So in order to work around this large (infinite?) number of trends, we discretize the problem by hand-selecting a collection of trends (or trend templates), these trends will be selected based on frequency of appearance in our data or importance to the business, or even by trend detection algorithm, then each trend will be normalized (0 – 100), categorize, analysed and a list of actions is generated to highlight how to react to this trend. Basically we are creating a filing system of known trends of interest, which if they come up again in our data-model, then we can flag the actions that helps you capitalize on that trend.

Trend Templating

This is actually a very straight forward process, and you could quickly write up an interface that allows end-users and power-users to manage and maintain their own trend templates, all that is needed is a way to draw trends (or provide data points), and a few fields to describe and annotate the trend, there are a few stipulations though:

  • There needs to be enough data points in order for the classification to be meaningful, the more data-points a trend template has, the more specific the classification result will be.
  • All values in the trend template data-set will be normalized between 0 – 100 to ease the comparison with live data.
  • Each template will have an accuracy threshold value, this value represents how correlated the live data has to be to the trend before it is considered to be a match. It is essentially a way of controlling the accuracy.
  • Multiple variations of a particular trends could be mapped to the same trend to aid in proximity classification, for example a smoother variation of the above Double Hop trend could be drawn and associated with the same end-result classification (image below).

It can be seen in the graph above that we have:

  • X-axis: 17 data points in our trend template, each representing a Time Step (Day in our scenario). Lets call this the Trend Window
  • Y-axis: Non-normalized number of tweets with a maximum value of 1,700

Trend Classification using Pearson Coefficient

As with any classification engine, we need our algorithm. Pearson Correlation Coefficient is a measure of linear dependency between two data sets, I will not go into details on how the Pearson Correlation Coefficient behaves (that is what Wikipedia is for), but in essence it returns a single value between -1 to 1 representing the correlation between the two data-sets. I will be using this measure of correlation to detect and classify trends from live data against our trend templates.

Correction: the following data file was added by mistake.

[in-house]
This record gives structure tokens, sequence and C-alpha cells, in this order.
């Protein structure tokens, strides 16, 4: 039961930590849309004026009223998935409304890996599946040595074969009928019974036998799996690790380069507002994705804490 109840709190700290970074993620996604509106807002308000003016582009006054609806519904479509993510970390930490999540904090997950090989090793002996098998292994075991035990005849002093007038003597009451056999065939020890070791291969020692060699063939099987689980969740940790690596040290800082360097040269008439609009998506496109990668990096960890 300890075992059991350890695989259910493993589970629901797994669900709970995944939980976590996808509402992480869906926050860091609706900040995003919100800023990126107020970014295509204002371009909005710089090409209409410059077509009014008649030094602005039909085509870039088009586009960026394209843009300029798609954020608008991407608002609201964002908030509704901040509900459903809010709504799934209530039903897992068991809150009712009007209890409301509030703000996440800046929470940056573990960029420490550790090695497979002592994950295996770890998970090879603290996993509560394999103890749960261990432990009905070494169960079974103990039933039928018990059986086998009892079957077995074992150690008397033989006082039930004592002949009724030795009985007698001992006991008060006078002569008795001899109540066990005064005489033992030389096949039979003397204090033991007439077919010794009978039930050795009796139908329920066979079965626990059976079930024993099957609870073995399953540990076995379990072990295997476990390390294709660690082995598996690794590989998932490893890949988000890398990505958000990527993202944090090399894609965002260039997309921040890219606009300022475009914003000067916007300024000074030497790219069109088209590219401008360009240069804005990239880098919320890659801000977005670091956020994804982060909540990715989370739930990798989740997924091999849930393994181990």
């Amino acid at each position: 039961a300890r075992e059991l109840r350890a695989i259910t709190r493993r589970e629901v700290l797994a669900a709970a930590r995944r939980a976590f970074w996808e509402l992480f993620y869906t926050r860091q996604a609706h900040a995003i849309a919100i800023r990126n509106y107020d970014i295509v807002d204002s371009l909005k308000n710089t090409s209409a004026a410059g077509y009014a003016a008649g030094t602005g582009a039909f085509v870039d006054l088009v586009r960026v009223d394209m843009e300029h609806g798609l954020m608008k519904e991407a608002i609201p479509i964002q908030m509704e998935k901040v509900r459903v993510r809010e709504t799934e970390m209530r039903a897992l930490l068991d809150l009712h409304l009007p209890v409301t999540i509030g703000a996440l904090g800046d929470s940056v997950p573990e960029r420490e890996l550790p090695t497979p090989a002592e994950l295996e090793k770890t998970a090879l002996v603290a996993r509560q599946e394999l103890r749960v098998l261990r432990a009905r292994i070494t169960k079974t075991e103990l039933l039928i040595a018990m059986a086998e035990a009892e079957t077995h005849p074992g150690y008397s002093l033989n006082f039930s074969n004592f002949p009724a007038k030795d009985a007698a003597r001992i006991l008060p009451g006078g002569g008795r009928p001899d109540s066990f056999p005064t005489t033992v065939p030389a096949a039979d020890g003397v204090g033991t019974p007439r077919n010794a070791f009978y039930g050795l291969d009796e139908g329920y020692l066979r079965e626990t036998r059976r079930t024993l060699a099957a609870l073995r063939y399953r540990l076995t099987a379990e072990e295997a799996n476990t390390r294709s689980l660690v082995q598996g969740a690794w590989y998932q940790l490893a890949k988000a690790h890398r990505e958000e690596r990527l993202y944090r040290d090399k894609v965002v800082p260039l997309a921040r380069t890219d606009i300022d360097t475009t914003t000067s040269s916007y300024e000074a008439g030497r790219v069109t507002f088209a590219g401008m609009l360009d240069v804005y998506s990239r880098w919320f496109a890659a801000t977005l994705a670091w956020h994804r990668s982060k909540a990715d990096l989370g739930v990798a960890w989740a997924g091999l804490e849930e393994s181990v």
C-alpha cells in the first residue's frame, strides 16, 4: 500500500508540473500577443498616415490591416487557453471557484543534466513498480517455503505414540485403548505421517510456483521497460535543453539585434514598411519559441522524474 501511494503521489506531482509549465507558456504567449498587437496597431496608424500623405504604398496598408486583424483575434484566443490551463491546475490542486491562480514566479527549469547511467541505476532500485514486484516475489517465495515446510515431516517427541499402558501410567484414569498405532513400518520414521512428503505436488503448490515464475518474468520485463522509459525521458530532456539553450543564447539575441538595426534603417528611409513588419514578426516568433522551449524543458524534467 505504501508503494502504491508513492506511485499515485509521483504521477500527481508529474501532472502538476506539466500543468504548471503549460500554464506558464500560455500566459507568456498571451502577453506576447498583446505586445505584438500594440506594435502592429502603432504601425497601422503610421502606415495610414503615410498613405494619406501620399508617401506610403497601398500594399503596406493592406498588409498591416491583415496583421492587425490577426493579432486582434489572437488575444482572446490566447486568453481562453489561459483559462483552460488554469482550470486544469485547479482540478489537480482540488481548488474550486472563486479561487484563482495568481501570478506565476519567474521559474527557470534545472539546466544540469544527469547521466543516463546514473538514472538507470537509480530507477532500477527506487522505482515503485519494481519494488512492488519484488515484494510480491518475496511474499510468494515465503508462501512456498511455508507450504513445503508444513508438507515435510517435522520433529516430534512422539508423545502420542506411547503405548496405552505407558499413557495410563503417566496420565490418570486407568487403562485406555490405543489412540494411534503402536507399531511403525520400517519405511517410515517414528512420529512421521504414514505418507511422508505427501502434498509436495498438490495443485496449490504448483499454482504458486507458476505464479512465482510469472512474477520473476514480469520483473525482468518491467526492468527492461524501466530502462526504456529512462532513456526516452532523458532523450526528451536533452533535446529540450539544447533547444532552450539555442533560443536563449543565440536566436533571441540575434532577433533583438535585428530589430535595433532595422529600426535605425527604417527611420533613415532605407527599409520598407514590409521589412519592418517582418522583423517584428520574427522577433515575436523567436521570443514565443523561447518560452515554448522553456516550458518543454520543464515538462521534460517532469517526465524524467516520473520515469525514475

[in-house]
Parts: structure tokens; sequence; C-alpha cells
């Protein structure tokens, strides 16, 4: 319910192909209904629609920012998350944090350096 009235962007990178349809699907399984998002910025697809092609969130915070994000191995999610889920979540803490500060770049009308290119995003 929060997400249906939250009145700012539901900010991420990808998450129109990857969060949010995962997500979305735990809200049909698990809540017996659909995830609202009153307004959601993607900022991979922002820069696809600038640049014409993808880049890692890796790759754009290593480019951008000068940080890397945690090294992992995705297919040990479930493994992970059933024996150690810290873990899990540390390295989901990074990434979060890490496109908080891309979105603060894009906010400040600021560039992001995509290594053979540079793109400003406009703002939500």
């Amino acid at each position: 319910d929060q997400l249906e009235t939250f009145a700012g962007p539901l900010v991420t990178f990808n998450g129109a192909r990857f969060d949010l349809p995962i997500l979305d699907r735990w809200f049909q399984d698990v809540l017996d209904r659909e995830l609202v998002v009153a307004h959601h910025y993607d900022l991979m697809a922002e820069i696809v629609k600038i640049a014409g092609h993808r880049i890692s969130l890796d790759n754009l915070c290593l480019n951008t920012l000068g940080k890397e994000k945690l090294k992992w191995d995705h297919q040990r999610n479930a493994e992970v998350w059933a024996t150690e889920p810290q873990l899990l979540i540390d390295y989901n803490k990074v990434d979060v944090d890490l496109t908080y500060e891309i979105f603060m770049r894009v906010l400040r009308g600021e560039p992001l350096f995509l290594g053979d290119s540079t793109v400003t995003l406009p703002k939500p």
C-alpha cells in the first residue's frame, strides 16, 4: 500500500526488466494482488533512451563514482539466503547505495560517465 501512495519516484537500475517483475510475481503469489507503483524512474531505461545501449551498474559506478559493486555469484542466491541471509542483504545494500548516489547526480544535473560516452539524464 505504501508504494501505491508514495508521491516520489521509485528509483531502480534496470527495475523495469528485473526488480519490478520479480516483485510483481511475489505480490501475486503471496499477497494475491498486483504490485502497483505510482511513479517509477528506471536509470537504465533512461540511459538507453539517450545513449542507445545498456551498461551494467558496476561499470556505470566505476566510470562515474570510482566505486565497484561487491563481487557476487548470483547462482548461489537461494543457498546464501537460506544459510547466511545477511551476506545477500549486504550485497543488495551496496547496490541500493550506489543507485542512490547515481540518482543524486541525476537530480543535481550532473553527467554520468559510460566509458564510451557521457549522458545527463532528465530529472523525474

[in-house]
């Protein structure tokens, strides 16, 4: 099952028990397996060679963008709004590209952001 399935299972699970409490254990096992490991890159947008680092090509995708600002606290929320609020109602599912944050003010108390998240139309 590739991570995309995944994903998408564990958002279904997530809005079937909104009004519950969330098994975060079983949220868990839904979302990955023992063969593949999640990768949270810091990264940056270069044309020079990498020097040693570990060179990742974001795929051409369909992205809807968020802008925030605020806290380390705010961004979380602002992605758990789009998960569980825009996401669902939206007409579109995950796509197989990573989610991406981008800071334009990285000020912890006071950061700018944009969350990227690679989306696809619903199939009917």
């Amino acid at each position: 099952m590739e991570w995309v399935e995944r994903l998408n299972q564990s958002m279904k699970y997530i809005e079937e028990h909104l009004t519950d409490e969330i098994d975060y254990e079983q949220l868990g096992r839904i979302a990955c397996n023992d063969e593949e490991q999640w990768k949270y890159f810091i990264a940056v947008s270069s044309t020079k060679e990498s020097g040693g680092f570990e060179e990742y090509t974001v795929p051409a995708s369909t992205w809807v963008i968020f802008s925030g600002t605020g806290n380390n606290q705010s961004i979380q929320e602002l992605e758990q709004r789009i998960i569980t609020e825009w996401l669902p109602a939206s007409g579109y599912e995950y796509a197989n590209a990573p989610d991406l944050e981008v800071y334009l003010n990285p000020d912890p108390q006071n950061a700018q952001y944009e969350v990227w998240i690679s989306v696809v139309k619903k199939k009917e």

The algorithm for this process is rather simple, we need to iteratively go through our live data-set, which may contain hundreds of data-points, looking only at a partial set at a time defined by the size of our Trend Window (the number of data points in our trend template), we normalize the live data and extract the value for the Pearson Correlation Coefficient between our template data-set and the normalized live data-set, we keep doing this as we go along moving one data-point (on the X-axis) at a time on our live data-set.

When a trend is detected within the live data-set, we will start to see a cluster of high correlation values as we move through the trend data-points in our live-data, this clustering of values will look like a bell curve with the highest point representing the best match window of our trend.

Bell Curve, Normal Distribution Defined

If the highest point of match is above our accuracy threshold then we report the trend as identified and return the data-points window along with any annotations and actions.

How to Predict Trends using Trend Classification

Although classifying trends in historical data (against the time dimension) still provides some interesting insight, but predicting a trend as or when it is happening tends to be a lot more useful, since data is much more actionable at the beginning of the half-life of usefulness rather than the end.

A couple of ideas jump out here, non of which are really accurate (prediction never is), but it might help narrow the  over-all set of possibilities.

The first idea is to either define a dynamic (per trend template) or static cut-off point in the Trend Window (say consider only half of the data-points), the more data-points you consider the more accurate your prediction will be, but there will be less time to re-act to the trend (since you will be capturing the trend closer to the end of the window).

The second idea is to enlist the help of a Time-Series prediction algorithm, preferably using a model that has been trained and customized to deal with the data at hand, to forecast future data-points which can then be compared to the trend templates using the Trend Classification technique above.

Both ideas have benefits and drawbacks, i’ll leave it to the reader to decide what works best.

Final Thoughts

To sum up, we have described how to build a Trend Classification Engine by combining a simple trend cataloguing solution with a recursive application of the Pearson Correlation Coefficient.

The techniques described here should also inherently provide a framework for data researchers and analysts to share and collaborate their analysis of trends, rather than keep that expertise locked with a few select “experts”.

Oh and I have written this after a two days long hangover and an overdose of coffee, so be very careful how seriously you take all this information.